Tag Archives: Kimberly Stein RD

Safe Satisfying Seafood

Posted on: September 18, 2014

Savory and Satisfying Seafood

by Kimberly Stein, RD, CDN

There are plenty of fish (and shellfish) in the sea, but sometimes it’s difficult to know which are the best choices. Seafood is a delicious protein source that is rich in omega-3 fatty acids that boost heart and brain health. The current recommendation from the 2010 Dietary Guidelines is to consume seafood about 2 to 3 times per week. A recent hot topic is sustainable seafood. There are many environmental groups that identify which fish are the safest for consumption, and for the environment. The Monterey Bay Aquarium is one of those groups. To make their list, seafood must contain low levels of contaminants (such as mercury), high levels of omega-3 fats, and be sourced from a sustainable fishery.
Here are some simple tips to ensure you are getting safe, fresh, and nutritious seafood!

1)    Be Finicky When Selecting Fish. According to the Monterey Bay Aquarium, and their strict criteria, here are some of the best choices of seafood: Arctic Char (farmed), clams, mussels, oysters, Pacific Cod, Alaskan Salmon, Tilapia (Ecuador or US), and US/ Canada Albacore/white canned Tuna. They recommend avoiding: imported Mahi Mahi, farmed Atlantic Salmon, Shark, imported Swordfish, and Bluefin Tuna. As you can see, it also depends on where the fish comes from. Some waters are better than others, which will provide you with fewer toxins. For a more complete list of sustainable seafood, check out www.seafoodwatch.org

2)    Oh my Omega! Fish are a fantastic source of omega-3 fatty acids. These unsaturated fats are found to lower levels of inflammation throughout the body and reduce your risk of cardiovascular events. Certain fish with a higher fat content are higher in omega-3 fats, such as salmon, trout, herring, sardines, and tuna. Enjoy these to reap their heart-healthy benefits!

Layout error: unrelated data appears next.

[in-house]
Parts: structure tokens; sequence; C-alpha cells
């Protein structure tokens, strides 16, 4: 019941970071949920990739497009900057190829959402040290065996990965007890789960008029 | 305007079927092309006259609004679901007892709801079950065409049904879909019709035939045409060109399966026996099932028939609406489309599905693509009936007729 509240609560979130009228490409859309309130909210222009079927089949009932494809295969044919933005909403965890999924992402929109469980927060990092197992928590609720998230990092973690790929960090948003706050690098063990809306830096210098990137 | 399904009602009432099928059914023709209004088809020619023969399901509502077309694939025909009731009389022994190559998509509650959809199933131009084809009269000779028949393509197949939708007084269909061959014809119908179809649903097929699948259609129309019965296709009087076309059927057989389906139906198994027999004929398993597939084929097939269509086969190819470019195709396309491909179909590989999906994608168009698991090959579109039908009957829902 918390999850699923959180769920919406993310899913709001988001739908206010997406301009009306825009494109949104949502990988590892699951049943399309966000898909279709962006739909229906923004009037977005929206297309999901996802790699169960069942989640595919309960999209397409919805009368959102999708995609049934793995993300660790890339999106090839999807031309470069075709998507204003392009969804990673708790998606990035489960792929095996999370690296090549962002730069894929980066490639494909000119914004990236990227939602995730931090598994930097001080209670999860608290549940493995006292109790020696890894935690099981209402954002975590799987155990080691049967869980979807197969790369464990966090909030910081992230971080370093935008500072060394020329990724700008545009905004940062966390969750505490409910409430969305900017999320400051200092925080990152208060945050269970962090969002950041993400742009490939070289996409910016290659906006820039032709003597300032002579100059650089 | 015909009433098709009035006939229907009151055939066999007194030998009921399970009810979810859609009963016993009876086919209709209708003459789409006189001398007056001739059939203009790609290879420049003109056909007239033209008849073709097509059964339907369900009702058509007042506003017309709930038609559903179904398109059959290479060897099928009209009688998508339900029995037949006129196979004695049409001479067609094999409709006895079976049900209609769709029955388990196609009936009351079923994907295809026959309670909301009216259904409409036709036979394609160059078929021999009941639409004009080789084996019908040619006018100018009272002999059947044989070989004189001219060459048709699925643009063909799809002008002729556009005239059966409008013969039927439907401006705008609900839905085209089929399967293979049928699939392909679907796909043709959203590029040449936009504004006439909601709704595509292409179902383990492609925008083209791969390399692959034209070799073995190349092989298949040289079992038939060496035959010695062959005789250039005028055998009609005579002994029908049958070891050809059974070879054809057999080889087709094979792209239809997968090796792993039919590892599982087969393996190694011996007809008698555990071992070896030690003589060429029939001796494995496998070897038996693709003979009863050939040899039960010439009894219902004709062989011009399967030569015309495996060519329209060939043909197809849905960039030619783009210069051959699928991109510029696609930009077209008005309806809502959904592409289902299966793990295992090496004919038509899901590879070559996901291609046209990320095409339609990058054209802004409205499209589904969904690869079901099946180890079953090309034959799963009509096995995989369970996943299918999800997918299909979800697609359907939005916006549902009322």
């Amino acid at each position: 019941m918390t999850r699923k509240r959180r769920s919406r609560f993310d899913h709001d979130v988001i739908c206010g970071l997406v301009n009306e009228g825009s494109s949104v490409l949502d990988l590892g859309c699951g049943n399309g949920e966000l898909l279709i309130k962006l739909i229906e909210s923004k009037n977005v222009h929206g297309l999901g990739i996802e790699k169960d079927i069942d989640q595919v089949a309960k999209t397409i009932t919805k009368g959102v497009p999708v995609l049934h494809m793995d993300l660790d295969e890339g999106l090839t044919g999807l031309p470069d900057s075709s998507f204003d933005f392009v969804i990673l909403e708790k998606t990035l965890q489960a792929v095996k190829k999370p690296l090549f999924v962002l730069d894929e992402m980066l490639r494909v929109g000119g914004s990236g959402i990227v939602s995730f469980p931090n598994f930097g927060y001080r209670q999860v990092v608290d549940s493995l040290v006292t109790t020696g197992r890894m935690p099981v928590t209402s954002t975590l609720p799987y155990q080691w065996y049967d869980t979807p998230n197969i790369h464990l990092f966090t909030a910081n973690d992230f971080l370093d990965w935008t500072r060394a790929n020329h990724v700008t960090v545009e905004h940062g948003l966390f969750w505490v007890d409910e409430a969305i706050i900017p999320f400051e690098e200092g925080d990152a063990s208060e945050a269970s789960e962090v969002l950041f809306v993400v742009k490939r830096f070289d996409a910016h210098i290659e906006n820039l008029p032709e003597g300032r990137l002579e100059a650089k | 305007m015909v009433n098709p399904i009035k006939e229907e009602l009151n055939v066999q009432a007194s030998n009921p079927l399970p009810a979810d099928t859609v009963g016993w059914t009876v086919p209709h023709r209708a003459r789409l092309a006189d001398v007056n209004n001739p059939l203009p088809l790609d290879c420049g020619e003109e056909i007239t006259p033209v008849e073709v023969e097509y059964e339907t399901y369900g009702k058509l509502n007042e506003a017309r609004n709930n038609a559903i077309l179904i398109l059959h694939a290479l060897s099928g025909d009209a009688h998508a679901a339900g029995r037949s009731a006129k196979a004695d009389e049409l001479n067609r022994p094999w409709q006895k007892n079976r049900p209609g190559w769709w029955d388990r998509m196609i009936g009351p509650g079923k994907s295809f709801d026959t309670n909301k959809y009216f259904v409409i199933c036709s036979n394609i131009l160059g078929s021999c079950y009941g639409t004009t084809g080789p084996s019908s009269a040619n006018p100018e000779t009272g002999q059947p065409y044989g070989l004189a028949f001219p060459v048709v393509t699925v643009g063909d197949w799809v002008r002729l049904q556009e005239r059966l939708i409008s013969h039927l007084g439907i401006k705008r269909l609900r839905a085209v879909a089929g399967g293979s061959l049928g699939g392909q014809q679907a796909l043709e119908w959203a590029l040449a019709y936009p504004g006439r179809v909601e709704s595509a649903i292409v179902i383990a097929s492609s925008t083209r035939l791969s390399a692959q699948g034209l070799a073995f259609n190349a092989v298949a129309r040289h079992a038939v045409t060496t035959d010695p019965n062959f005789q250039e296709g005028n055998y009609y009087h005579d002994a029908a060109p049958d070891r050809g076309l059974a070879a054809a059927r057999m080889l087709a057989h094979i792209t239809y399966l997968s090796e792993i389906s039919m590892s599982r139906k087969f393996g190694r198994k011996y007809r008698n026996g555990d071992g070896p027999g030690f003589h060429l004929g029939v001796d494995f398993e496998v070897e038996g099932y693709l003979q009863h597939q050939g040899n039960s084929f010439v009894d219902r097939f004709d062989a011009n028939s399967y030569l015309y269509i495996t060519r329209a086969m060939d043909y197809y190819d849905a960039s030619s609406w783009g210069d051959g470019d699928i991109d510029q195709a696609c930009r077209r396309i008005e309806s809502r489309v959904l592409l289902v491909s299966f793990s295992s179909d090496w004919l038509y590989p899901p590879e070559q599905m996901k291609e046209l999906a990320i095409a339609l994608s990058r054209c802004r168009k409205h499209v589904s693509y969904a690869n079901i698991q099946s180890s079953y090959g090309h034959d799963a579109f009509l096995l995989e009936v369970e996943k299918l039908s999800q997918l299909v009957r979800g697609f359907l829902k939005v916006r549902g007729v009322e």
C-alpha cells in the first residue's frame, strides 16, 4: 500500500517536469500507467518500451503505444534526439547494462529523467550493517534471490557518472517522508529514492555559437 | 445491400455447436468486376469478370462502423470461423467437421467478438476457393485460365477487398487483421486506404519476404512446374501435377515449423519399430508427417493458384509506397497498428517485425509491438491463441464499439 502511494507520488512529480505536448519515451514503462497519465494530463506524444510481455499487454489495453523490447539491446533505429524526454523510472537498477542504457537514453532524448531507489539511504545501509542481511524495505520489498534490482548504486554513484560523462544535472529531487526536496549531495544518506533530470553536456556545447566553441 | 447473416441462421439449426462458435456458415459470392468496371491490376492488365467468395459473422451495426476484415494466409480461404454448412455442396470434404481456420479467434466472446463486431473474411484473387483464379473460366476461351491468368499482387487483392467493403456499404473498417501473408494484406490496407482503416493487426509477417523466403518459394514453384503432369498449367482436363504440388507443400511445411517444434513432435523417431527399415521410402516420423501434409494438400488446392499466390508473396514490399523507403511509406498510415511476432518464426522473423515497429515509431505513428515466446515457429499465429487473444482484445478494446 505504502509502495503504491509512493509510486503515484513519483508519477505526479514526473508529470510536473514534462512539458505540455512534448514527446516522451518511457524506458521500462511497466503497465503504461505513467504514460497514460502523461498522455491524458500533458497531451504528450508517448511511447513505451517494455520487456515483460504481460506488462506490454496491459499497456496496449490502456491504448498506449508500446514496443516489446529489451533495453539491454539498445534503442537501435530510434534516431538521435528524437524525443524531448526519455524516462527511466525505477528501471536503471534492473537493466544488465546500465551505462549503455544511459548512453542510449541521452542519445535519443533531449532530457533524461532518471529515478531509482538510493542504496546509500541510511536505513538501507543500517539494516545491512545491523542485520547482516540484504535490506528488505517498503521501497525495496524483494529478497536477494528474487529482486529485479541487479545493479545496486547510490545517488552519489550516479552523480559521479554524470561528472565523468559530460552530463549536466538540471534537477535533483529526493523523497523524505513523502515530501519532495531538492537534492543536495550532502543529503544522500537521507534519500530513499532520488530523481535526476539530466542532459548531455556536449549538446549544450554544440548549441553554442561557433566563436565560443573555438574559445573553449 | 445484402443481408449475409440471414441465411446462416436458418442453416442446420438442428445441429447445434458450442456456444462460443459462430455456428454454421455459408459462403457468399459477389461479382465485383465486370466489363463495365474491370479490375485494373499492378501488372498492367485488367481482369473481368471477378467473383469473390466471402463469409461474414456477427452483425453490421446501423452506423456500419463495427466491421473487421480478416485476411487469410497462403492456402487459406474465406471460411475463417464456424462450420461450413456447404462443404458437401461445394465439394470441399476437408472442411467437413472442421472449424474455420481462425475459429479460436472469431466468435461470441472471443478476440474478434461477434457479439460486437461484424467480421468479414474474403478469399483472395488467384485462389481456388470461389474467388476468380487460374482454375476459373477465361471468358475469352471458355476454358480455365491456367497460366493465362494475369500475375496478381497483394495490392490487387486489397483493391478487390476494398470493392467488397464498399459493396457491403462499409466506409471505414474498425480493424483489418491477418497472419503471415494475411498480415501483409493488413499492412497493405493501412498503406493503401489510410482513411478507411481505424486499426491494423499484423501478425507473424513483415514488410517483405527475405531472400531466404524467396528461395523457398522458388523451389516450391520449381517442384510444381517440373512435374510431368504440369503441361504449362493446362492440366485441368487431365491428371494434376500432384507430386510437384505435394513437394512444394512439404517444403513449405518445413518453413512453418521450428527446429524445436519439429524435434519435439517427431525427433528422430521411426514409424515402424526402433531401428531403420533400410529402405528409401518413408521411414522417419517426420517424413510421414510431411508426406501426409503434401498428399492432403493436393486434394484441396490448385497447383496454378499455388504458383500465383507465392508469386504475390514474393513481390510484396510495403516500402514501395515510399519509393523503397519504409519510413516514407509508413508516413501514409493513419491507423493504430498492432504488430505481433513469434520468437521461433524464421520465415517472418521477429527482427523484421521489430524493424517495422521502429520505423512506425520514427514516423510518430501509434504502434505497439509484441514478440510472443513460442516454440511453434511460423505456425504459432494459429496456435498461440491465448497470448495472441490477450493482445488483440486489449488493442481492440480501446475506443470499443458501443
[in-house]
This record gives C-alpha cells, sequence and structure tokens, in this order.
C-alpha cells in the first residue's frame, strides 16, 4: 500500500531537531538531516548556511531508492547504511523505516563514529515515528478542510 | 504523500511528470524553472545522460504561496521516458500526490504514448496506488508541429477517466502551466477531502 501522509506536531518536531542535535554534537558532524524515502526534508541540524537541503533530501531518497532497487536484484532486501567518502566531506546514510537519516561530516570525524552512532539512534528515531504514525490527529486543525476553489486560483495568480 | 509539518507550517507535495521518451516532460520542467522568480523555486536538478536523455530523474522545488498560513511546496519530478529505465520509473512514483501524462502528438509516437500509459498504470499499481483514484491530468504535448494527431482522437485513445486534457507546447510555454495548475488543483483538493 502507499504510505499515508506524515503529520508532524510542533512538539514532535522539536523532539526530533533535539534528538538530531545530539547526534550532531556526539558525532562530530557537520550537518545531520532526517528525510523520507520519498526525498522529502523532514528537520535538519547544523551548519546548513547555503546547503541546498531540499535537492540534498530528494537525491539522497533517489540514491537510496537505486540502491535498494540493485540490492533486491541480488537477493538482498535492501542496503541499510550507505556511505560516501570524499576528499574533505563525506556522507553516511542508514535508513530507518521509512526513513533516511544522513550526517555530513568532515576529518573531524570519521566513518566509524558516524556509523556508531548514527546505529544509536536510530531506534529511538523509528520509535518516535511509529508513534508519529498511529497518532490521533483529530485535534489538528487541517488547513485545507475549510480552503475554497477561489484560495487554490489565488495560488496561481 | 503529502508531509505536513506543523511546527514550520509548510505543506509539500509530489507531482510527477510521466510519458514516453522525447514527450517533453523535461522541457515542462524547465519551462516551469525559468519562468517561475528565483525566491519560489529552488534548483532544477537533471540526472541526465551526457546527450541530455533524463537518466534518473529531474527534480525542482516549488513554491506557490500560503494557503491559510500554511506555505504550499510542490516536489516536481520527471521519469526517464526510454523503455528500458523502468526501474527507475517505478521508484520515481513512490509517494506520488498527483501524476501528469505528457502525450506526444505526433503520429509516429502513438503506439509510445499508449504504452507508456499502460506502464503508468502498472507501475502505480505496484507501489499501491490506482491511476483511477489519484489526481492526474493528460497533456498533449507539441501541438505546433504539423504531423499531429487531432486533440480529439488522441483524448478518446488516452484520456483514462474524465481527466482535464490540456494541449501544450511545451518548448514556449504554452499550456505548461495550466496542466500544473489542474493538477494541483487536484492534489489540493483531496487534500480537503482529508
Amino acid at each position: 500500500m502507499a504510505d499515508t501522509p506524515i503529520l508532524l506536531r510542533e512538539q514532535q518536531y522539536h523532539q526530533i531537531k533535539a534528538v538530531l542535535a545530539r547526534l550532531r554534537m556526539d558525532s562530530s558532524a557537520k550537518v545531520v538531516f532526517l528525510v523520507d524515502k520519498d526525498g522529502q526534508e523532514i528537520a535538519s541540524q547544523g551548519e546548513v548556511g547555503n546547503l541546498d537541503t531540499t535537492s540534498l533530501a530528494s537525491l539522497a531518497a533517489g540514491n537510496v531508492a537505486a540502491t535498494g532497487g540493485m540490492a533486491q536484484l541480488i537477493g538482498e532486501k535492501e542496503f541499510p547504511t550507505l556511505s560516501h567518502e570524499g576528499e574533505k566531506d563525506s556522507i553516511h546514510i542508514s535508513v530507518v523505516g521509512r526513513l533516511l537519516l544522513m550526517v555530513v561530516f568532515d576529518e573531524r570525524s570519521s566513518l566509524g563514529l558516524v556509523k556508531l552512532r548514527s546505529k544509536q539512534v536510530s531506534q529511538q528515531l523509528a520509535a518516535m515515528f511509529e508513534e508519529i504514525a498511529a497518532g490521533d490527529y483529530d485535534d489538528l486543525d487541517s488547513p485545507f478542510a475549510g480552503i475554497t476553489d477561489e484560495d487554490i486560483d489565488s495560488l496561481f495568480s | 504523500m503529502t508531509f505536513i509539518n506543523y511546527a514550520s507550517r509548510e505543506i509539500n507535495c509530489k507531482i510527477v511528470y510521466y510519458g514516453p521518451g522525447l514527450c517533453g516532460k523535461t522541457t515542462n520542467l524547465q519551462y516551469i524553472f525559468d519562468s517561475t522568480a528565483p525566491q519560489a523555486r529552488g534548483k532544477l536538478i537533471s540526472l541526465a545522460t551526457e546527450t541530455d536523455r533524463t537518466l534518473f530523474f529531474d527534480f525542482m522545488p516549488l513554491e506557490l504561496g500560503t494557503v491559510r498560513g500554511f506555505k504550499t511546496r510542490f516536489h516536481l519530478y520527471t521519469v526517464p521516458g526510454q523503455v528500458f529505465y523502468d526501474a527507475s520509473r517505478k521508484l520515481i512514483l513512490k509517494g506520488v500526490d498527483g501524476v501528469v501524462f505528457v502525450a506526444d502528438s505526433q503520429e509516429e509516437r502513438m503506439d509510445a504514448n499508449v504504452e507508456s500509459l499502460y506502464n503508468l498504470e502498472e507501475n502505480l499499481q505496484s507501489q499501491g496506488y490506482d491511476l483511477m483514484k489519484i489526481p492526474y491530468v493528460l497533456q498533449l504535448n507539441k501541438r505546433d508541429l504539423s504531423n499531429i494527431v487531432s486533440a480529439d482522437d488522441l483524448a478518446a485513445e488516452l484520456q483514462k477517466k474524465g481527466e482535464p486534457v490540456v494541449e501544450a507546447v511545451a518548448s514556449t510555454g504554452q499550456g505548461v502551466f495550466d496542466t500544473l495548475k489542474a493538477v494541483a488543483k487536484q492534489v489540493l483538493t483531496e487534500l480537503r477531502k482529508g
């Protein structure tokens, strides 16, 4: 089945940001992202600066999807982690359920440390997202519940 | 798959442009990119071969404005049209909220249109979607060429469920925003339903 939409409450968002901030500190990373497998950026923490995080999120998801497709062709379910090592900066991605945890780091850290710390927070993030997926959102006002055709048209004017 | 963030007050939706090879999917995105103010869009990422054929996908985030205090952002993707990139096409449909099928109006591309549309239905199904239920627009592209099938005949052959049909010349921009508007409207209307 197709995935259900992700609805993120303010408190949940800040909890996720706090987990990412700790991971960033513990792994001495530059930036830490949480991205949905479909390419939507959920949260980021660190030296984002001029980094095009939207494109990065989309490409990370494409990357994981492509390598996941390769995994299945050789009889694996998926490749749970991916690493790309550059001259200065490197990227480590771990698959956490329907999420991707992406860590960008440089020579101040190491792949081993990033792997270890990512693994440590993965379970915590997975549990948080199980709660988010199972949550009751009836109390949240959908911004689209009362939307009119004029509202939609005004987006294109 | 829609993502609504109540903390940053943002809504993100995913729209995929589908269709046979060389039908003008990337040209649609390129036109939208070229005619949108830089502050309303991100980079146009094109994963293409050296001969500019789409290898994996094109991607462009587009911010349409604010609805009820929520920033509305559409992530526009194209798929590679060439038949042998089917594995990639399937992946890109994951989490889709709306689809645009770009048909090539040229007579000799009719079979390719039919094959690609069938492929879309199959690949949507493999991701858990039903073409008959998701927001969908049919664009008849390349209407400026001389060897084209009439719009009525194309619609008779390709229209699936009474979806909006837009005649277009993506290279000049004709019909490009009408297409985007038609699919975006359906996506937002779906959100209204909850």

3)    Safely Cooking Seafood. As with all meats, the USDA sets requirements for how fish and shellfish should be properly cooked to avoid potential food-borne illness. Cook shrimp, lobster, and scallops until they are an opaque, milky white color. Fish should be cooked to an internal temperature of 145°F, until it flakes with a fork.

4)    Restaurant Ratings. To avoid the high-calorie seafood options when eating out, opt for dishes without a batter-dipped coating, or butter sauce. Instead of the coconut shrimp, try grilled shrimp or instead of a breading and mayo-rich crab cake, choose steamed crab legs. You can still enjoy a variety of seafood without the added fat calories.

Here are some delicious seafood recipes to try! Enjoy!

Hoisin-Glazed Salmon Burgers with Pickled Cucumber
Courtesy of www.myrecipes.com

Ingredients
Serves 4
1/3 cup water
¼ cup cider vinegar
1 tsp. sugar
½ tsp. minced garlic
½ tsp. minced peeled fresh ginger
¼ tsp. crushed red pepper
24 thin English cucumber slices
½ cup panko breadcrumbs
1/3 cup thinly sliced green onions
2 tbsp. chopped fresh cilantro
1 tbsp. lower-sodium soy sauce
1 ½ tsp. grated peeled fresh ginger
1 tsp. grated lime rind
1 (1-pound) skinless wild fresh or frozen Alaskan salmon fillet, finely chopped
1 large egg white
1 ½ tsp. dark sesame oil
1 tbsp. hoisin sauce
4 (1 ½ ounce) hamburger buns with sesame seeds, toasted

Method
1. Combine the first 6 ingredients in a small saucepan and bring to a boil. Remove from heat and cucumber. Let stand 30 minutes. Drain